Thursday, 25 February 2010

Horrible Weather

What a horrible two days it has been. Wet slushy snow, very cold wind, just miserable. Well at least we could get things done inside. The hospital birds were cleaned out, and the hospital disinfected, not that this doesn't happen regularly, just that we can take our time.

The really good news is that the Buzzard with the wounded wing is progressing well. Primary feathers are starting to grow, as well as covert feathers. I just hope the flesh is strong enough to hold them. His wing is starting to look like a wing again, full of "stuble".

I have commented before about how much whiter a Buzzard's underwing appears when there is snow on the ground. I had a real good view today, one of the resident wild Buzzards flew over the centre, riding on the wind. It seemed to take ages to glide over, and I was standing directly underneath, up to my ankles in slush, and dodging huge snowflakes.

The centre now has 43 fans on "Facebook". Not bad considering it has only been on a few weeks.

I just hope we get a break with this weather. No one wants to venture out when it is like this. Luckily, we have had a few education visits to keep the pennies coming in. Never mind, it will soon be Spring ?

Thursday, 18 February 2010

A Rewarding Day

Days like this make it all worthwhile. This morning we had a visit from the Kilpatrick School for Children with Special Needs. Although some were wheelchair bound, it was such a good feeling to see their reaction to meeting the birds, especially when they got to see the small owls up close, and were able to touch them. We even persuaded one of the carers to get closer than she wanted, it was worth it in the end. It was a good start to the day.

Coco, the Harris' Hawk, was on duty again on a Hawk Walk. It started cold and overcast, then cleared up to be a pleasant day. Very enjoyable being out in the fresh air in such great countryside. Coco was going like a rocket, as usual. He always lets you know if you are taking too long, we got the odd nudge on the head from his wing.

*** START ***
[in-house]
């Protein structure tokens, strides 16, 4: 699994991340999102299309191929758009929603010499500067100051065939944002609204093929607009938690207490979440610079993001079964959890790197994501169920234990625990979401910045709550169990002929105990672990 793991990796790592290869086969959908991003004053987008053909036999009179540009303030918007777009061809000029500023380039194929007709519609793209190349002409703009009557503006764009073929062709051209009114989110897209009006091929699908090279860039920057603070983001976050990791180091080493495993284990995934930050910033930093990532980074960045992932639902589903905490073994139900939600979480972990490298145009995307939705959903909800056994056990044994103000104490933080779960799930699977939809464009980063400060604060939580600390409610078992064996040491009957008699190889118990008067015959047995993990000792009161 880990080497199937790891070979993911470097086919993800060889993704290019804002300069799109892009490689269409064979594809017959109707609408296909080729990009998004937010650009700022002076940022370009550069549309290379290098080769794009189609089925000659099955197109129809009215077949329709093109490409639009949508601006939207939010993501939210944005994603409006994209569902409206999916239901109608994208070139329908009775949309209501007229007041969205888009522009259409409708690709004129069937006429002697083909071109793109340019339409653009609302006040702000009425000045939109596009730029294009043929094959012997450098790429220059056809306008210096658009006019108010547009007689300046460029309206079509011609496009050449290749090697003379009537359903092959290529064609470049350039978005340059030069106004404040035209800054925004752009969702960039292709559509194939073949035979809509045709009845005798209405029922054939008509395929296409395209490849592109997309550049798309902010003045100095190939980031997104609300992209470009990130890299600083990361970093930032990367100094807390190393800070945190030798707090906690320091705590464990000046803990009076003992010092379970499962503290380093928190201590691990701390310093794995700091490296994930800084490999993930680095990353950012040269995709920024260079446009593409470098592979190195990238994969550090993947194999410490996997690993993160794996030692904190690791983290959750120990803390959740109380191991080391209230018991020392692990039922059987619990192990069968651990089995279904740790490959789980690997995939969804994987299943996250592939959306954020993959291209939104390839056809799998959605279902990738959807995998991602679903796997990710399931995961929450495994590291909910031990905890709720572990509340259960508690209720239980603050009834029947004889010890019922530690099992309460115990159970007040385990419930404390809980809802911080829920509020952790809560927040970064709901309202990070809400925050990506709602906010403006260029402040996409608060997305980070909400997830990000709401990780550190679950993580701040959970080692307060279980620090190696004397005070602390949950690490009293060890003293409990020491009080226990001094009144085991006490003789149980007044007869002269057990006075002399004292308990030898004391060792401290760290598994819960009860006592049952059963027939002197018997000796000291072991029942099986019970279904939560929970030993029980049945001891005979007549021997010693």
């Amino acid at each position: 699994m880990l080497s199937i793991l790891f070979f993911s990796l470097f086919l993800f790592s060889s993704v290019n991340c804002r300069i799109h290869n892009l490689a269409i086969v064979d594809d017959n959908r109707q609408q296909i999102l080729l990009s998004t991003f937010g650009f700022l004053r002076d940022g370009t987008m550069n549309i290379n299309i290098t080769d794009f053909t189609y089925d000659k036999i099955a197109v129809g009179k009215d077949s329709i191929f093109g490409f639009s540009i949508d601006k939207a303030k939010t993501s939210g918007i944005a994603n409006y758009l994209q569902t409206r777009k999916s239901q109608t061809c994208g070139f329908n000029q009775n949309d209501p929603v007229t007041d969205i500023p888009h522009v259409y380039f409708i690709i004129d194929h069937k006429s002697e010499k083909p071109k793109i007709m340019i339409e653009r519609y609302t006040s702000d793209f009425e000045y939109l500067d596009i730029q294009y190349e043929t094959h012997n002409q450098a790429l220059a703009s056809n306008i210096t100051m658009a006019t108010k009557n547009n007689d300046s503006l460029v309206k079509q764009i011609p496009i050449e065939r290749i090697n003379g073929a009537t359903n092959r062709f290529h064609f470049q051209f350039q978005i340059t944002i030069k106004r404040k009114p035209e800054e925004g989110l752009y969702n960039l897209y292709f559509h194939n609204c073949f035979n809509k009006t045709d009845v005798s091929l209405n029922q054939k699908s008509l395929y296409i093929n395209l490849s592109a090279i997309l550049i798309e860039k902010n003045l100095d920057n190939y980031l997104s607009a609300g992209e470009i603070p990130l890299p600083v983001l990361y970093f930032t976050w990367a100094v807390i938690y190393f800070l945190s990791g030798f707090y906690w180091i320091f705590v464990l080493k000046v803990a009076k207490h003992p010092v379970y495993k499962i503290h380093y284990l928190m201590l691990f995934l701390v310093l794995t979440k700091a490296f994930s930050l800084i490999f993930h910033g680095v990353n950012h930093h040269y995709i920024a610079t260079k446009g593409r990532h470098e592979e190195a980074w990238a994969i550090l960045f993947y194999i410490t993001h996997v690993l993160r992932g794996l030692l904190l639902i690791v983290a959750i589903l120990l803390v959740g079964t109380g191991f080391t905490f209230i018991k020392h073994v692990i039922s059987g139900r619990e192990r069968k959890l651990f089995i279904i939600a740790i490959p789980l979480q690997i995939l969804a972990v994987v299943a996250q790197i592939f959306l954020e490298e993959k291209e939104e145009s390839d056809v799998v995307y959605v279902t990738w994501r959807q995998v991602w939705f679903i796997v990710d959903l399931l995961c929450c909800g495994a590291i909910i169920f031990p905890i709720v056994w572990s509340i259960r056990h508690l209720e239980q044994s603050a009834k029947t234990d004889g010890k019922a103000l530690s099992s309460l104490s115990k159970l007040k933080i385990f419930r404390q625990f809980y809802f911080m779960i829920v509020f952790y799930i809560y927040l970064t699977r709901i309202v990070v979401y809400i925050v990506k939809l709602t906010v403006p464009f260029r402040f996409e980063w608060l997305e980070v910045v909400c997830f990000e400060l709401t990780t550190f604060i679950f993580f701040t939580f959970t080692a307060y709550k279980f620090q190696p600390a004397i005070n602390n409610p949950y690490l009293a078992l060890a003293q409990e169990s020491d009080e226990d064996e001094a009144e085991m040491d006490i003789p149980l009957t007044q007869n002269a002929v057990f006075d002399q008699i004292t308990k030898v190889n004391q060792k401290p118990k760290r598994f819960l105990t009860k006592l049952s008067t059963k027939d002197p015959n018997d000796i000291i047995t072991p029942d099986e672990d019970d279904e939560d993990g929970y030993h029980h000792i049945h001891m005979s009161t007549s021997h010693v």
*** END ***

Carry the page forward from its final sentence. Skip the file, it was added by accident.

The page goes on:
The "On-Line Shop" has proved to be worth the time taken to set it up. Now, bookings for activities can be made and paid for, instantly. On a few occassions in the past, we have taken bookings in good faith, only to be disappointed when the party does not turn up. This is even more frustrating if we have turned down other parties for that day.

The Education visits are proving very popular. Another two bookings in today for a nursery and a primary school. These are good fun, not only for the kids, but for me and the birds. Again, it is the expression on the faces of the youngsters when they see a real live owl.

Wednesday, 17 February 2010

The Soggy Eagle

I came across this photograph today. It was taken last September at Ross Priory on Loch Lomond, the same day we saw an Osprey flying across the loch about thirty yards away.

I have referred to this photograph as "The Patriotic Eagle".

Back to the present. Another frosty start, frozen pipes for a few hours, eventually we got quite a bit of cleaning done. And again, the girls did the dusting in the office.